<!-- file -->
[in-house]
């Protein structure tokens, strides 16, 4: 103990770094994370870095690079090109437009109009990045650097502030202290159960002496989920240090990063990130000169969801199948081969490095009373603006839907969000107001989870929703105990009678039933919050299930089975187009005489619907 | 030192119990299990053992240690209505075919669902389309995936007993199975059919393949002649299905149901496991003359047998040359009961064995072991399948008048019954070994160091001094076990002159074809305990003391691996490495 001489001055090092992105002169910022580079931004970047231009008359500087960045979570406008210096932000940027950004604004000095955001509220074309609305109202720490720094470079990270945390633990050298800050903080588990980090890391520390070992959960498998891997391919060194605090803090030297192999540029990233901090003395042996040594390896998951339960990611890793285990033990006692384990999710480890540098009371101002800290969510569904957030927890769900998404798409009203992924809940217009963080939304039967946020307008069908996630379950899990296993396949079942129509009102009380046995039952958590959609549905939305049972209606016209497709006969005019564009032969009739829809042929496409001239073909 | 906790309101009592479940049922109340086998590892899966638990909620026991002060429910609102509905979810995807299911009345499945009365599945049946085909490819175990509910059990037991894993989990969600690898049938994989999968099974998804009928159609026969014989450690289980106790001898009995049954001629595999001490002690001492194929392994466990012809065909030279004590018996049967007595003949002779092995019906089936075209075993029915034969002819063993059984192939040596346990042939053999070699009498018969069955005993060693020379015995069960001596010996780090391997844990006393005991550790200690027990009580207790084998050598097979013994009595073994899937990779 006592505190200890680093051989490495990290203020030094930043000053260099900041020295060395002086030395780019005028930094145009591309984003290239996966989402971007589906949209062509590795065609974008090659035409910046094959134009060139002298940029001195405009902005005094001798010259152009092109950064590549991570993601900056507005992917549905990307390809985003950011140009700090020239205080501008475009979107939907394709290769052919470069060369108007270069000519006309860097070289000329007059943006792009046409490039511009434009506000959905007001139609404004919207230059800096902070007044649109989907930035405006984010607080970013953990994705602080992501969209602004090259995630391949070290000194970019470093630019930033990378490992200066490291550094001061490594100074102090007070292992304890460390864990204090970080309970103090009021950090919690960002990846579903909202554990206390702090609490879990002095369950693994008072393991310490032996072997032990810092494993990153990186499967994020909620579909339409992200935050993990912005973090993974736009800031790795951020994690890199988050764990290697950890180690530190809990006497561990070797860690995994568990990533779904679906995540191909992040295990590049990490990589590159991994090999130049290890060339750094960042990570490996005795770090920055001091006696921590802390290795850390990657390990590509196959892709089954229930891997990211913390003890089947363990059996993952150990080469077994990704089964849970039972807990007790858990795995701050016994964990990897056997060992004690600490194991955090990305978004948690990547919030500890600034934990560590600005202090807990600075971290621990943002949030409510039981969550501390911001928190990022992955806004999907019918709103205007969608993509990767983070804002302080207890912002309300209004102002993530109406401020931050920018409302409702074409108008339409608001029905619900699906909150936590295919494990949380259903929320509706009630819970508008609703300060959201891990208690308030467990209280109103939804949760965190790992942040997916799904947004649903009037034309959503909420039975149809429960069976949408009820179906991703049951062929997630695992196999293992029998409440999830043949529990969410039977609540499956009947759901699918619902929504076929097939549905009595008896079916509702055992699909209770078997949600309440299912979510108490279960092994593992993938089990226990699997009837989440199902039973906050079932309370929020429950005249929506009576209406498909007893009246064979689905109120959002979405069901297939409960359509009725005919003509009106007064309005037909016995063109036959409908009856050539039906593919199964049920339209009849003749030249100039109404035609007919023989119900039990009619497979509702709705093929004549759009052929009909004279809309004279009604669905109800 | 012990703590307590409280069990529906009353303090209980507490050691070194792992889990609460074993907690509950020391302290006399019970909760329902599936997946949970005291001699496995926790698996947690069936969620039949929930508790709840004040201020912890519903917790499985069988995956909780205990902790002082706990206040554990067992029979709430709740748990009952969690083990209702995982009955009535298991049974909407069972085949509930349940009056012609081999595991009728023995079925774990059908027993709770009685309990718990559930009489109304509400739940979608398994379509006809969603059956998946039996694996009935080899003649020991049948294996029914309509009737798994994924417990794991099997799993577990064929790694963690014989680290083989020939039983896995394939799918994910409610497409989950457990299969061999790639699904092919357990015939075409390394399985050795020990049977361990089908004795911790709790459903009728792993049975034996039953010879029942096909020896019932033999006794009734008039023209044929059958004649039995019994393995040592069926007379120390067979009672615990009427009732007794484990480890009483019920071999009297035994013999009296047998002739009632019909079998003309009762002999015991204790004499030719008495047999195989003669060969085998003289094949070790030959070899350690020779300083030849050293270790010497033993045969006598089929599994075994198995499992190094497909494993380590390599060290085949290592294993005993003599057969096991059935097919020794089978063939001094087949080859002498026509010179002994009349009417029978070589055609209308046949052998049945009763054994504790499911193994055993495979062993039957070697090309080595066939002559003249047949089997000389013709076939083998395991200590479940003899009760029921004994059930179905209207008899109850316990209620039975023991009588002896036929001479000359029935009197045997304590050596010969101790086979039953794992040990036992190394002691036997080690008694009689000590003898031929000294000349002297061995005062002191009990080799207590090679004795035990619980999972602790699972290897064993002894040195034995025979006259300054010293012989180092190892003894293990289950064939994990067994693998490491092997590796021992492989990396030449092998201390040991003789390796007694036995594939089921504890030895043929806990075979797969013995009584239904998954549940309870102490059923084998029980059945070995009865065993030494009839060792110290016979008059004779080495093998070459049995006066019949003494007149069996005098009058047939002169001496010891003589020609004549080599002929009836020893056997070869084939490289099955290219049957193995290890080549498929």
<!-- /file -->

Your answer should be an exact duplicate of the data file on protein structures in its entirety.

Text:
[in-house]
């Protein structure tokens, strides 16, 4: 103990770094994370870095690079090109437009109009990045650097502030202290159960002496989920240090990063990130000169969801199948081969490095009373603006839907969000107001989870929703105990009678039933919050299930089975187009005489619907 | 030192119990299990053992240690209505075919669902389309995936007993199975059919393949002649299905149901496991003359047998040359009961064995072991399948008048019954070994160091001094076990002159074809305990003391691996490495 001489001055090092992105002169910022580079931004970047231009008359500087960045979570406008210096932000940027950004604004000095955001509220074309609305109202720490720094470079990270945390633990050298800050903080588990980090890391520390070992959960498998891997391919060194605090803090030297192999540029990233901090003395042996040594390896998951339960990611890793285990033990006692384990999710480890540098009371101002800290969510569904957030927890769900998404798409009203992924809940217009963080939304039967946020307008069908996630379950899990296993396949079942129509009102009380046995039952958590959609549905939305049972209606016209497709006969005019564009032969009739829809042929496409001239073909 | 906790309101009592479940049922109340086998590892899966638990909620026991002060429910609102509905979810995807299911009345499945009365599945049946085909490819175990509910059990037991894993989990969600690898049938994989999968099974998804009928159609026969014989450690289980106790001898009995049954001629595999001490002690001492194929392994466990012809065909030279004590018996049967007595003949002779092995019906089936075209075993029915034969002819063993059984192939040596346990042939053999070699009498018969069955005993060693020379015995069960001596010996780090391997844990006393005991550790200690027990009580207790084998050598097979013994009595073994899937990779 006592505190200890680093051989490495990290203020030094930043000053260099900041020295060395002086030395780019005028930094145009591309984003290239996966989402971007589906949209062509590795065609974008090659035409910046094959134009060139002298940029001195405009902005005094001798010259152009092109950064590549991570993601900056507005992917549905990307390809985003950011140009700090020239205080501008475009979107939907394709290769052919470069060369108007270069000519006309860097070289000329007059943006792009046409490039511009434009506000959905007001139609404004919207230059800096902070007044649109989907930035405006984010607080970013953990994705602080992501969209602004090259995630391949070290000194970019470093630019930033990378490992200066490291550094001061490594100074102090007070292992304890460390864990204090970080309970103090009021950090919690960002990846579903909202554990206390702090609490879990002095369950693994008072393991310490032996072997032990810092494993990153990186499967994020909620579909339409992200935050993990912005973090993974736009800031790795951020994690890199988050764990290697950890180690530190809990006497561990070797860690995994568990990533779904679906995540191909992040295990590049990490990589590159991994090999130049290890060339750094960042990570490996005795770090920055001091006696921590802390290795850390990657390990590509196959892709089954229930891997990211913390003890089947363990059996993952150990080469077994990704089964849970039972807990007790858990795995701050016994964990990897056997060992004690600490194991955090990305978004948690990547919030500890600034934990560590600005202090807990600075971290621990943002949030409510039981969550501390911001928190990022992955806004999907019918709103205007969608993509990767983070804002302080207890912002309300209004102002993530109406401020931050920018409302409702074409108008339409608001029905619900699906909150936590295919494990949380259903929320509706009630819970508008609703300060959201891990208690308030467990209280109103939804949760965190790992942040997916799904947004649903009037034309959503909420039975149809429960069976949408009820179906991703049951062929997630695992196999293992029998409440999830043949529990969410039977609540499956009947759901699918619902929504076929097939549905009595008896079916509702055992699909209770078997949600309440299912979510108490279960092994593992993938089990226990699997009837989440199902039973906050079932309370929020429950005249929506009576209406498909007893009246064979689905109120959002979405069901297939409960359509009725005919003509009106007064309005037909016995063109036959409908009856050539039906593919199964049920339209009849003749030249100039109404035609007919023989119900039990009619497979509702709705093929004549759009052929009909004279809309004279009604669905109800 | 012990703590307590409280069990529906009353303090209980507490050691070194792992889990609460074993907690509950020391302290006399019970909760329902599936997946949970005291001699496995926790698996947690069936969620039949929930508790709840004040201020912890519903917790499985069988995956909780205990902790002082706990206040554990067992029979709430709740748990009952969690083990209702995982009955009535298991049974909407069972085949509930349940009056012609081999595991009728023995079925774990059908027993709770009685309990718990559930009489109304509400739940979608398994379509006809969603059956998946039996694996009935080899003649020991049948294996029914309509009737798994994924417990794991099997799993577990064929790694963690014989680290083989020939039983896995394939799918994910409610497409989950457990299969061999790639699904092919357990015939075409390394399985050795020990049977361990089908004795911790709790459903009728792993049975034996039953010879029942096909020896019932033999006794009734008039023209044929059958004649039995019994393995040592069926007379120390067979009672615990009427009732007794484990480890009483019920071999009297035994013999009296047998002739009632019909079998003309009762002999015991204790004499030719008495047999195989003669060969085998003289094949070790030959070899350690020779300083030849050293270790010497033993045969006598089929599994075994198995499992190094497909494993380590390599060290085949290592294993005993003599057969096991059935097919020794089978063939001094087949080859002498026509010179002994009349009417029978070589055609209308046949052998049945009763054994504790499911193994055993495979062993039957070697090309080595066939002559003249047949089997000389013709076939083998395991200590479940003899009760029921004994059930179905209207008899109850316990209620039975023991009588002896036929001479000359029935009197045997304590050596010969101790086979039953794992040990036992190394002691036997080690008694009689000590003898031929000294000349002297061995005062002191009990080799207590090679004795035990619980999972602790699972290897064993002894040195034995025979006259300054010293012989180092190892003894293990289950064939994990067994693998490491092997590796021992492989990396030449092998201390040991003789390796007694036995594939089921504890030895043929806990075979797969013995009584239904998954549940309870102490059923084998029980059945070995009865065993030494009839060792110290016979008059004779080495093998070459049995006066019949003494007149069996005098009058047939002169001496010891003589020609004549080599002929009836020893056997070869084939490289099955290219049957193995290890080549498929």